As a matter of equity, as a matter of sustainability, and as a matter of basic common sense parking minimums should be rejected. 

But what should happen and what does happen aren't always the same.  With that in mind, if parking minimums are adopted I urge the council to include an amendment that would act as a breath of fresh air.  Allow a waiver of parking requirements if the presiding neighborhood association consents to one as part of a broader agreement  with developers on project design.  This flexibility would allow neighborhoods to determine their own best interest on a case by case basis, and it allows the possibility of creating particular amenities or features to meet a particular location's needs. 

If a location needs more parking lots, the neighborhood can sit on their hands and get that by default.  But for neighborhoods with different aspirations, such as a public plaza or seating area, or a lower building height, or a stoplight to improve pedestrian safety, the ability to grant a waiver on parking requirements creates a powerful incentive for developers to take those aspirations seriously.  Maybe a meeting of the minds will happen and maybe it won't.  But if a bargain is there to be struck why shouldn't the city bless it?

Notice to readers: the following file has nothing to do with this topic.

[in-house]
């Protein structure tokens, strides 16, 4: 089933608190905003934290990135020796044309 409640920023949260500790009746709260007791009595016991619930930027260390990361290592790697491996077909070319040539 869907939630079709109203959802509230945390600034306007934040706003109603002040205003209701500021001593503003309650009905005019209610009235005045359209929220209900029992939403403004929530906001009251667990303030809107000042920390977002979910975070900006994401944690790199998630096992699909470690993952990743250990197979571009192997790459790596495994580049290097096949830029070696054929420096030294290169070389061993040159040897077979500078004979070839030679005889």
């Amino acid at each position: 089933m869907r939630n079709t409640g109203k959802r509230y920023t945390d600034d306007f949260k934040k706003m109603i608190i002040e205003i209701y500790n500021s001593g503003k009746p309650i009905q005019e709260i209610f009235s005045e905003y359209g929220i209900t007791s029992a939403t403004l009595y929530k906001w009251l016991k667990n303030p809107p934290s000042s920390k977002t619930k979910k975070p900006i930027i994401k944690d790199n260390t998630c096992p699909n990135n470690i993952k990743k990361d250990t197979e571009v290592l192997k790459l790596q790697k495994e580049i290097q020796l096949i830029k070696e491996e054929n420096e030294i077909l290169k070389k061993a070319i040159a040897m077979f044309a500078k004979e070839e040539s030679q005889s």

If this measure is passed make it one that strengthens the hand of neighborhoods in pursuing their own interest, not one that binds them.

Tuesday, March 5, 2013

Liberal Portland?

I came across a comment on Portland Transit that got me thinking.  Written by a self-described opponent of density in the city, the author claimed that such opposition did not imply they were right-wingers.  As evidence, they pointed to the overwhelming popularity of the Democratic Party in neighborhoods which had also taken strong stands against density.  I think the answer to that is a well-worn disclaimer:  Past experience may not be indicative of future results.

Corey Robin described conservatism as,